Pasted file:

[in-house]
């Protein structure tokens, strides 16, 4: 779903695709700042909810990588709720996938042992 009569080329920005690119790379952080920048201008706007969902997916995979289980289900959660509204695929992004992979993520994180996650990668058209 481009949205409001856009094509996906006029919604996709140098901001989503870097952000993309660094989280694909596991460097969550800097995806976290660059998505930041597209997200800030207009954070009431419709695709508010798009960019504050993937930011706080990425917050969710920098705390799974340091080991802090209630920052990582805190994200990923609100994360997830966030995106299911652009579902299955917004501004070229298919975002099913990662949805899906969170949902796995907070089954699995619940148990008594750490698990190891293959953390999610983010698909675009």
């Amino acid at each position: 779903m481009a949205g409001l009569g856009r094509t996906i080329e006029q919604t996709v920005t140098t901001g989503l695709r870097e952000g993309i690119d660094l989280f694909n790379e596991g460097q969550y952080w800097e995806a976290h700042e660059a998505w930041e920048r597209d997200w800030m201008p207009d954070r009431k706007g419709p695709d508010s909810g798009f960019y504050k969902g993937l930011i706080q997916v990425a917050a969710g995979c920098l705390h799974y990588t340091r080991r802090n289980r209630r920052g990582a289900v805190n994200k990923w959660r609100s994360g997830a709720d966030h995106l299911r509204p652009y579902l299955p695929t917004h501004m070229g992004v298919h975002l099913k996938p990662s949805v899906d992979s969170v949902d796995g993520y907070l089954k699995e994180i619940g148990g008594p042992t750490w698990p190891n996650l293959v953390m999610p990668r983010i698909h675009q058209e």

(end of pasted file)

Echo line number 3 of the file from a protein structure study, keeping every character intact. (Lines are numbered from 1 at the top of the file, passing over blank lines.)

């Amino acid at each position: 779903m481009a949205g409001l009569g856009r094509t996906i080329e006029q919604t996709v920005t140098t901001g989503l695709r870097e952000g993309i690119d660094l989280f694909n790379e596991g460097q969550y952080w800097e995806a976290h700042e660059a998505w930041e920048r597209d997200w800030m201008p207009d954070r009431k706007g419709p695709d508010s909810g798009f960019y504050k969902g993937l930011i706080q997916v990425a917050a969710g995979c920098l705390h799974y990588t340091r080991r802090n289980r209630r920052g990582a289900v805190n994200k990923w959660r609100s994360g997830a709720d966030h995106l299911r509204p652009y579902l299955p695929t917004h501004m070229g992004v298919h975002l099913k996938p990662s949805v899906d992979s969170v949902d796995g993520y907070l089954k699995e994180i619940g148990g008594p042992t750490w698990p190891n996650l293959v953390m999610p990668r983010i698909h675009q058209e």